The IPO and the Divorcee: Will the NIS 4.5 million be deposited?

The District Court instructed the real estate company to deposit the money in trust to ensure the rights of a women in a dispute with one of her husbands. The Supreme Court overturned the ruling.


The Supreme Court recently overruled the requirement issued to a real estate company to deposit NIS 4.5 million in trust as a condition for conducting an IPO, in order to ensure the rights of a woman in the company as part of a property dispute with her divorced husband – both of whom are shareholders in the parent company that owns half of the company’s shares.  Judge Alex Stein ruled that the company is not related to the dispute and is not required to ensure that her husband meets his debts to his ex-wife.

The couple have been entangled in a property dispute for several years and are still partners in a group of construction companies.  As part of their dispute, the wife issued a temporary injunction to prohibit the group’s companies to execute financial transactions that are not part of the course of regular business, without authorization from the Court.

Last March, one of the companies acted in accordance with the order and requested from the Family Court, through Adv. Gavriel Moyal Maor to authorize an IPO, which it claims will improve her status and leave it available cash that could total NIS 18 million.  The Court accepted its request and instructed the women to pay the company and her ex-husband expenses of NIS 17,500 plus V.A.T.

However, the District Court subsequently accepted the appeal filed by the wife through Adv. Ruth Dayan-Wolfner and instructed the company to deposit NIS 4.5 million in trust to ensure both her rights in the company and the available money, and to prevent her ex-husband from getting rich at her expense.

Nevertheless, the tables were turned once again following the appeal filed by the company to the Supreme Court, claiming that the District Court erred because the company was not a party to the family dispute, and it was not logical for the company to be required to deposit millions of shekels as a condition for the IPO, which was not a certainty and in order to guarantee the divorcee’s personal debts to his wife.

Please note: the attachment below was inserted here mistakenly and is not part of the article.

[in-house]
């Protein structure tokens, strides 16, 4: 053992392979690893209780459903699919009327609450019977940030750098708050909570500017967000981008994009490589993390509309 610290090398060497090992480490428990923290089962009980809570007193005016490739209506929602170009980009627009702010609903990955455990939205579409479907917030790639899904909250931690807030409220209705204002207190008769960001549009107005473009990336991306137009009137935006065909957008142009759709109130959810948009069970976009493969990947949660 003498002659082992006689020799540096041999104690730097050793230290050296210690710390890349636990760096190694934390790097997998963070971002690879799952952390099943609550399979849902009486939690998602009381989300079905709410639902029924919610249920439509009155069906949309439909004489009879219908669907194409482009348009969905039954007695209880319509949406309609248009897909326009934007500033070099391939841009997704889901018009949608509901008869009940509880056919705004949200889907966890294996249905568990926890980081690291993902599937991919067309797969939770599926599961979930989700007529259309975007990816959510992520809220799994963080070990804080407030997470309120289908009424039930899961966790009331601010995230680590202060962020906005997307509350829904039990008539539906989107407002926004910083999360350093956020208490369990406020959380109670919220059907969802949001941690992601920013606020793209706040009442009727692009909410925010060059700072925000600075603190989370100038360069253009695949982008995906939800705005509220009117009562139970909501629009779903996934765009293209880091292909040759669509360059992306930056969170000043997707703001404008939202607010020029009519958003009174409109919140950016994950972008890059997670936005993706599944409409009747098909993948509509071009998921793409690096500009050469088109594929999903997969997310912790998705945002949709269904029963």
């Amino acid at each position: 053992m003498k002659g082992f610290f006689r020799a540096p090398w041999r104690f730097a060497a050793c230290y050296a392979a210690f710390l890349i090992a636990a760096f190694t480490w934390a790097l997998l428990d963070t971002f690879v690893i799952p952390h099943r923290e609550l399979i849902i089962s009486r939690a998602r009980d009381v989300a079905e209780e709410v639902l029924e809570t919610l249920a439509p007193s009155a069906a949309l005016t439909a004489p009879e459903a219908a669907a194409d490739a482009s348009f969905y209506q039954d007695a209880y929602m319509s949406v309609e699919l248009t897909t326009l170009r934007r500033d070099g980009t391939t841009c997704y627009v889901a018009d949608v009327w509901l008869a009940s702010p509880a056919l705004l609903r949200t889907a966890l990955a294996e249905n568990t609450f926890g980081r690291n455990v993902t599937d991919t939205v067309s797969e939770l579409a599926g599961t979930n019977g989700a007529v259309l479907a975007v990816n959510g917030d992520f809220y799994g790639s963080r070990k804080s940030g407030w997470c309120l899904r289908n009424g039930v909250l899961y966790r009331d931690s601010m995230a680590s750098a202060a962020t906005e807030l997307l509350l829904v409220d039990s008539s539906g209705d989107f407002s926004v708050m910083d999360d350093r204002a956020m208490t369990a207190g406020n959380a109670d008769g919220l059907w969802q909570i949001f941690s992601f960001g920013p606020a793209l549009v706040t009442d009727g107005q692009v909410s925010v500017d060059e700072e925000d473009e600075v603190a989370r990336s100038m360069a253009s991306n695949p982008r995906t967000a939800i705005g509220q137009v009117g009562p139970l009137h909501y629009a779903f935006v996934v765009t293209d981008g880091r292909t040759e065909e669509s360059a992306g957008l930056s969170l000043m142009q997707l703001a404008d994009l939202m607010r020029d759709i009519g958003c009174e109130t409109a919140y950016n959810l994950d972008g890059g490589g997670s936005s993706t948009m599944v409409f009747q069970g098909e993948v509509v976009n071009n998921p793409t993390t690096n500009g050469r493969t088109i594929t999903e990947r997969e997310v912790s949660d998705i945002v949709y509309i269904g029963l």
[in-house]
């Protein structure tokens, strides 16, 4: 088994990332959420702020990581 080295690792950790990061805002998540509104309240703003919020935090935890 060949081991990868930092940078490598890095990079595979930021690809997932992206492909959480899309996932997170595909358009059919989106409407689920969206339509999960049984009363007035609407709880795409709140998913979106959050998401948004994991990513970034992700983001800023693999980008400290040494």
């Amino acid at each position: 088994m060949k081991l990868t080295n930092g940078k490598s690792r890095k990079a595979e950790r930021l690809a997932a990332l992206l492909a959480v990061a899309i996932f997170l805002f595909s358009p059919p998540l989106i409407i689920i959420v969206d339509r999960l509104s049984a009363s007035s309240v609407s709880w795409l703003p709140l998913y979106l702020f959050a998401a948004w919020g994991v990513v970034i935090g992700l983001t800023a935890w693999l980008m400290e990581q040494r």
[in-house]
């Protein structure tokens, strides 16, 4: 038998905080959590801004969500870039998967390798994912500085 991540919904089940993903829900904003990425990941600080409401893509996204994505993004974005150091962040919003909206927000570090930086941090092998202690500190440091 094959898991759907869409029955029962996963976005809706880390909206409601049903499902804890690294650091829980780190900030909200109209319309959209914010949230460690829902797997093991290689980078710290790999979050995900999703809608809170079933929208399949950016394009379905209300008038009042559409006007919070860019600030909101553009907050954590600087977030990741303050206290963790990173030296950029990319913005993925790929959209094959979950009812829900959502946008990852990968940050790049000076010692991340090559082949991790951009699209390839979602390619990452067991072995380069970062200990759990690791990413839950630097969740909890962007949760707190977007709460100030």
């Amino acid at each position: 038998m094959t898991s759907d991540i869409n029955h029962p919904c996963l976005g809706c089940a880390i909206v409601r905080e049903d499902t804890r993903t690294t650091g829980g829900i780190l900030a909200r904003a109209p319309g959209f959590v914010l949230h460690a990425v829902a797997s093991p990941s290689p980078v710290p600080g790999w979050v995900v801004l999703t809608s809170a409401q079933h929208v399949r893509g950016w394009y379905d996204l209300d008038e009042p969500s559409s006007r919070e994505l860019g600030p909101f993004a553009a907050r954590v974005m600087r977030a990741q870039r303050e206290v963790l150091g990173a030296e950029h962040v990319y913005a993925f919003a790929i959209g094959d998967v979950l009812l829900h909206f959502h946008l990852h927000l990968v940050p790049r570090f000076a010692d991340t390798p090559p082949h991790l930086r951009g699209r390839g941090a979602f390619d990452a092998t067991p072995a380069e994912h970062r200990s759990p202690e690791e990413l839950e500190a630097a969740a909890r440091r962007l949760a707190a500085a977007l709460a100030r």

The divorced husband, represented by Adv. Shiri Malca, joined these claims and emphasized that his ex-wife has sufficient securities, such as seizures, injunctions and rights in properties in Israel and overseas, in order to secure her rights as part of the property dispute.

Conversely, the wife claimed that this security was required to prevent her ex-husband from emptying the company; and in any case, there is no justification to hold a third deliberation on this subject when it holds no legal public importance. 

However, Judge Alex Stein was of the opinion that the District Court’s ruling required intervention since it was erroneous.  The Judge ruled that there were no legal disputes between the company and the wife and the company certainly was not required to ensure that one of its managers meets the conditions of the terms of the distribution of property with his ex-wife.

He added that the depositing of the funds may be detrimental to the investors and even put them off since it would require reporting.  He also ruled that the District Court erred when it ruled that the sum of the security should come from estimated available funds that were only ‘on paper’, and when there is still no judicial decision reached regarding the wife’s rights to the money.  The wife is entitled to ensure her stake, he explained, but only from what exists and not from what doesn’t exist.

In any event, the Judge clarified that the wife can protect the money when the time comes, by filing a petition for an injunction on her ex-husband’s money.  Additionally, it is reasonable to assume that the Family Court will respond with severity if he tries to take advantage of his position in the company and take possession of funds at the expense of his ex-wife.    

Consequently, the Judge reversed the ruling of the District Court and required the wife to pay expenses of NIS 7,000 to the Company and NIS 3,000 to the ex-husband, plus VAT.